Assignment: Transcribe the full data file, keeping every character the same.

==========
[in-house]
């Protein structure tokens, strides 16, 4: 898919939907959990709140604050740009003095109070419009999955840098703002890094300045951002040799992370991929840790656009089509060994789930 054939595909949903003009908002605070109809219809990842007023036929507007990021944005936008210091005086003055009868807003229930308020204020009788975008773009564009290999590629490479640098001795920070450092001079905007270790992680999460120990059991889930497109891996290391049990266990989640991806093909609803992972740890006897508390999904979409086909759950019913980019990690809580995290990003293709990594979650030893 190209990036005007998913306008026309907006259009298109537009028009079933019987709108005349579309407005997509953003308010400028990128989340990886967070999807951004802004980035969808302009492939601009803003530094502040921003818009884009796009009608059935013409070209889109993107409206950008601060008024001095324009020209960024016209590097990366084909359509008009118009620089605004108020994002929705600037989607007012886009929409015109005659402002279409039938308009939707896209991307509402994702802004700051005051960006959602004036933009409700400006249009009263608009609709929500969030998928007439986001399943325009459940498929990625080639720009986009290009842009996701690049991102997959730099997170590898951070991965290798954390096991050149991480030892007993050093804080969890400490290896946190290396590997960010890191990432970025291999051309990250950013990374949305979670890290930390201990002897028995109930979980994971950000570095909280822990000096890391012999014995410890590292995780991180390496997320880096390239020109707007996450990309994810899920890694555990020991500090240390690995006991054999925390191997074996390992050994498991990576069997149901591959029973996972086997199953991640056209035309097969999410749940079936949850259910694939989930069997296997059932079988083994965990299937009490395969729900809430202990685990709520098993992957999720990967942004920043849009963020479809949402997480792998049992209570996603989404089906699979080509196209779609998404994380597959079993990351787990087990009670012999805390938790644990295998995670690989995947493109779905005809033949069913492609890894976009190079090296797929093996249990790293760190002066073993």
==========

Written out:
[in-house]
């Protein structure tokens, strides 16, 4: 898919939907959990709140604050740009003095109070419009999955840098703002890094300045951002040799992370991929840790656009089509060994789930 054939595909949903003009908002605070109809219809990842007023036929507007990021944005936008210091005086003055009868807003229930308020204020009788975008773009564009290999590629490479640098001795920070450092001079905007270790992680999460120990059991889930497109891996290391049990266990989640991806093909609803992972740890006897508390999904979409086909759950019913980019990690809580995290990003293709990594979650030893 190209990036005007998913306008026309907006259009298109537009028009079933019987709108005349579309407005997509953003308010400028990128989340990886967070999807951004802004980035969808302009492939601009803003530094502040921003818009884009796009009608059935013409070209889109993107409206950008601060008024001095324009020209960024016209590097990366084909359509008009118009620089605004108020994002929705600037989607007012886009929409015109005659402002279409039938308009939707896209991307509402994702802004700051005051960006959602004036933009409700400006249009009263608009609709929500969030998928007439986001399943325009459940498929990625080639720009986009290009842009996701690049991102997959730099997170590898951070991965290798954390096991050149991480030892007993050093804080969890400490290896946190290396590997960010890191990432970025291999051309990250950013990374949305979670890290930390201990002897028995109930979980994971950000570095909280822990000096890391012999014995410890590292995780991180390496997320880096390239020109707007996450990309994810899920890694555990020991500090240390690995006991054999925390191997074996390992050994498991990576069997149901591959029973996972086997199953991640056209035309097969999410749940079936949850259910694939989930069997296997059932079988083994965990299937009490395969729900809430202990685990709520098993992957999720990967942004920043849009963020479809949402997480792998049992209570996603989404089906699979080509196209779609998404994380597959079993990351787990087990009670012999805390938790644990295998995670690989995947493109779905005809033949069913492609890894976009190079090296797929093996249990790293760190002066073993």